Description: Leaf spots at first inconspicuous, later subcircular to somewhat irregular, greyish white to dark grey by abundant fungal colonies. Caespituli amphigenous, effuse to dense, velvety, greyish white. Mycelium internal. Stromata subglobose to somewhat irregular, substomatal to immersed, 10–40 µm diam, yellowish brown. Conidiophores in small to moderately large fascicles, loose to moderately dense, arising from stromata, through stomata or erumpent, straight and subcylindrical-conical to distinctly geniculate-sinuous, unbranched to branched, 10–100 × 1.5–5.5 µm, 0–6-septate, subhyaline to pale yellowish or olivaceous-brown, thin-walled, smooth; conidiogenous cells integrated, terminal, occasionally intercalary, 10–25 µm long, conidiogenous loci inconspicuous to distinctly denticle-like, subcylindrical-conical, apex truncate, 1–2 µm wide, always unthickened and not darkened. Conidia solitary, filiform-subcylindrical, subacicular to narrowly obclavate-subcylindrical, (40−)60–130(− 150) × 1.5–3.5 µm, 2–12-septate, subhyaline to very pale olivaceous or olivaceous-brown, thin-walled, smooth, apex subacute to subobtuse, base truncate to short or long obconically truncate, 1–1.5 µm wide, hila unthickened, not darkened.

Holotype: Singapore: Katong, on Gomphrena globosa, 20 Apr. 1964, S. H. Yen 19 (PC).

Host range and distribution: On Gomphrena (globosa, Gomphrena sp.), Amaranthaceae, Asia (Brunei, Singapore).

Pseudocercospora gomphrenae Goh & W.H. Hsieh, Trans. Mycol. Soc. Republ. China 4(2–3): 8 (1989). (Fig. 89)

Fig. 89
figure89

Pseudocercospora gomphrenae (based on Hsieh & Goh 1990: 19, fig. 8). A. Conidiophore fascicle. B. Conidia. Bar = 10 µm.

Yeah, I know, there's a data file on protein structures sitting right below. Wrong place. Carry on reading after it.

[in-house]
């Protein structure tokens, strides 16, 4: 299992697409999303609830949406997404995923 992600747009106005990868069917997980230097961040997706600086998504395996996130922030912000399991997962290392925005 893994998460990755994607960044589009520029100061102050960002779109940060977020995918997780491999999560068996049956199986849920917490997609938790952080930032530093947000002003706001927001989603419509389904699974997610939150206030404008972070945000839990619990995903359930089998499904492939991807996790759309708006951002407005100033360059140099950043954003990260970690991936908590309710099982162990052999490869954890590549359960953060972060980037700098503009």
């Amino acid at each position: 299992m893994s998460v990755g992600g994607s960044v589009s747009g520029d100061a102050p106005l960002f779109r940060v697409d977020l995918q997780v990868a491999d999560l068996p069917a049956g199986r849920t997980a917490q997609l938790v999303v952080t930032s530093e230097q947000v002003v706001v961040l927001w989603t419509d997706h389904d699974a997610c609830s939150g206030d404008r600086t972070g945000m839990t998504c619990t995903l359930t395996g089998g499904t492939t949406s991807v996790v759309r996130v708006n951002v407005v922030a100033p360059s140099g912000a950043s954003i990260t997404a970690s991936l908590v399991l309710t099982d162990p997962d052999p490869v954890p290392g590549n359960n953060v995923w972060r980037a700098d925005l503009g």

Synonym: Cercospora gomphrenae Sawada, Rep. Gov. Res. Inst. Formosa 85: 107 (1943), nom. inval. (Art. 39.1) [type: see Pseudocercospora gomphrenae].

Literature: Hsieh & Goh (1990: 18–19), Guo & Hsieh (1995: 10), Guo et al. (1998: 21).

Illustrations: Hsieh & Goh (1990: 19, fig. 8), Guo & Hsieh (1995: 11, fig. 10), Guo et al. (1998: 21, fig. 10).

Description: Leaf spots amphigenous, subcircular to elliptical, 2–10 mm diam, centre greyish white, margin reddish, on the upper surface with yellowish halo, below olivaceous with dark olivaceous to brown border. Caespituli hypophyllous. Mycelium internal. Stromata lacking. Conidiophores in small fascicles, not more than six, arising from internal hyphae, erect, straight, subcylindrical to somewhat attenuated towards the tip, slightly geniculate-sinuous, unbranched, 20–30 × 3.5–4 µm, 0–2-septate, olivaceous, thin-walled, smooth; conidiogenous cells integrated, terminal or conidiophores reduced to conidiogenous cells, conidiogenous loci inconspicuous, unthickened, not darkened. Conidia solitary, cylindrical, obclavate-cylindrical to subacicular, straight to curved, 30–90 × 2.5–4 µm, 4–7-septate, subhyaline to very pale olivaceous, thin-walled, smooth, apex obtuse to subacute, base subtruncate to obconically truncate, about 1.5–2 µm wide, hila unthickened, not darkened.

Lectotype (designated here, MycoBank, MBT202805): Taiwan: Taipei, on Gomphrena globosa, 15 Nov. 1925, K. Sawada (NTU-PPE, hb. Sawada). Isolectotype: TNS-F-220432

Host range and distribution: On Gomphrena globosa, Amaranthaceae, Asia (Brunei, China, Iran, Singapore, Taiwan).